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Hopes for potato farming in the Kingdom running high

After determining the best provinces in the country to grow potatoes, Cambodian scientists are now working to figure out what varieties adapt best to the local soil and will have the highest yields.

Initial tests conducted by scientists at the Potato Research Institute, a centre in the Royal University of Agriculture, suggest that Mondulkiri, Pursat and Battambang provinces have the right soil and climate conditions for growing the crop.

Song Kheang, the director of Mondulkiri’s agriculture department, said further testing is needed before proceeding to plant the crop, however.

“We are still conducting tests. We have one more round of tests before we can claim that the province is suitable for farming potatoes,” Mr Kheang said.

“After three initial testing phases, we can say the soil in the province is suitable for potatoes, but there are still some problems, so we need to keep testing,” Mr Kheang said.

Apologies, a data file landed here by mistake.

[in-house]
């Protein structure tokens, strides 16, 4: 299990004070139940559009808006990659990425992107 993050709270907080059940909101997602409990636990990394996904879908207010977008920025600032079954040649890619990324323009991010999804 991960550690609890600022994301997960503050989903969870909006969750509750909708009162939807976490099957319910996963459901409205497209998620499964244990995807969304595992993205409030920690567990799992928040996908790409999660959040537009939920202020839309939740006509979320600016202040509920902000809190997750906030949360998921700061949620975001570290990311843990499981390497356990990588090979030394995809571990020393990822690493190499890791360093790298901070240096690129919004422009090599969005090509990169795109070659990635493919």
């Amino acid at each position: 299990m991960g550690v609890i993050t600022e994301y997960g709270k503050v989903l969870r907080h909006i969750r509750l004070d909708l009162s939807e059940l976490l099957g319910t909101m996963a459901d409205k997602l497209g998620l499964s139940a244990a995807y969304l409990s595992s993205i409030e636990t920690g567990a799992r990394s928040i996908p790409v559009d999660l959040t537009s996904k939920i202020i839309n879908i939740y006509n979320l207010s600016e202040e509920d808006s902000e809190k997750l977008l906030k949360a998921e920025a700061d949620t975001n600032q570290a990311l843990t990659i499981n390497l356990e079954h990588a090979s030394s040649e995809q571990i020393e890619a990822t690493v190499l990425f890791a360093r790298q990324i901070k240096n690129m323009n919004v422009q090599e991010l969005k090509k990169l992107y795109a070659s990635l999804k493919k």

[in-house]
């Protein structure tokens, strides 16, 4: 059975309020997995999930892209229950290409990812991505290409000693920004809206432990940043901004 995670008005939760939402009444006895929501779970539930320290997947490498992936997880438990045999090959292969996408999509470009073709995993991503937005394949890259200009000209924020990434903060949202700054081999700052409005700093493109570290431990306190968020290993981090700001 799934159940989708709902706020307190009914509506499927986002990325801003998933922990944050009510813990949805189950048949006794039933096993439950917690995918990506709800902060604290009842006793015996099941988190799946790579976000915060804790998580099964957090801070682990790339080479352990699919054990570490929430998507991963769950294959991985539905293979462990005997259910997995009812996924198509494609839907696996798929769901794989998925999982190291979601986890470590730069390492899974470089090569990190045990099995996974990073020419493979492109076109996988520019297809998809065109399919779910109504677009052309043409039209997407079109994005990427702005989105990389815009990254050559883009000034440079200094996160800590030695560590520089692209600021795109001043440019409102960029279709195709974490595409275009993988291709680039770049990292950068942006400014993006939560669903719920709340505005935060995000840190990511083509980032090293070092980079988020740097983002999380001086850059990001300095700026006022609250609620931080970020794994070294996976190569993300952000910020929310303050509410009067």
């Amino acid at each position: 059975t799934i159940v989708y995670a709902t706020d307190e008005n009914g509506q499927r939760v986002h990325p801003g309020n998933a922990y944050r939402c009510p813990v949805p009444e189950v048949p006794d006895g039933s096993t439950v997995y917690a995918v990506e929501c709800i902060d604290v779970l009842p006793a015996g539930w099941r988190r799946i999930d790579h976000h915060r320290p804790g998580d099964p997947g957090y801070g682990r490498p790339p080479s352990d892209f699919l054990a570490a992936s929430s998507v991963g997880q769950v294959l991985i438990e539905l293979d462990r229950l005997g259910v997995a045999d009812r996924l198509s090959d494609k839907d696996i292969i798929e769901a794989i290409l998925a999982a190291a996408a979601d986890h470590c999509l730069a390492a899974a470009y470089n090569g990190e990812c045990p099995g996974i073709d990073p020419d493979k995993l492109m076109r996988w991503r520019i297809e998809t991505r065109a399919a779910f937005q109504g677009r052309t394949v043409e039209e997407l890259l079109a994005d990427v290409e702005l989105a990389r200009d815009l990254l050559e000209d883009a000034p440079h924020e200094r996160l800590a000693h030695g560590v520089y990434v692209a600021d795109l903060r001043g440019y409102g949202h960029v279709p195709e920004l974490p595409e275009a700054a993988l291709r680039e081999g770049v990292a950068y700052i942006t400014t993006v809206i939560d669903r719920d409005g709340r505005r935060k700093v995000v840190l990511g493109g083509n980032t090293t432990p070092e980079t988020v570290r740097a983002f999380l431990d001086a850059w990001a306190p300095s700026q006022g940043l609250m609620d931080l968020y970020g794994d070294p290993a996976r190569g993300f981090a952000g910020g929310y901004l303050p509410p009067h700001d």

He refused to go into detail regarding the nature of those problems.

“Our potatoes will sell very well in Phnom Penh. Cambodia now imports a lot of potatoes from abroad, but we will soon begin producing ourselves which means we will reduce our reliance on imports,” Mr Kheang added.

In Pursat, the results of initial testing have also been encouraging.

Lay Piseth, head of Pursat’s agricultural department, said they are now working on selecting the best varieties that can be grown in the province.

“A Korean firm has been conducting tests for farming potatoes here with positive results. We still want to carry out some more tests to determine the best varieties,” he said.

Mr Piseth acknowledged that the potatoes yielded by the tests were smaller in size than imported varieties.

Cambodia now imports more than 5,000 tonnes of potatoes every year from Thailand, Vietnam, China, Japan, Australia and the US, according to the Potato Research Institute.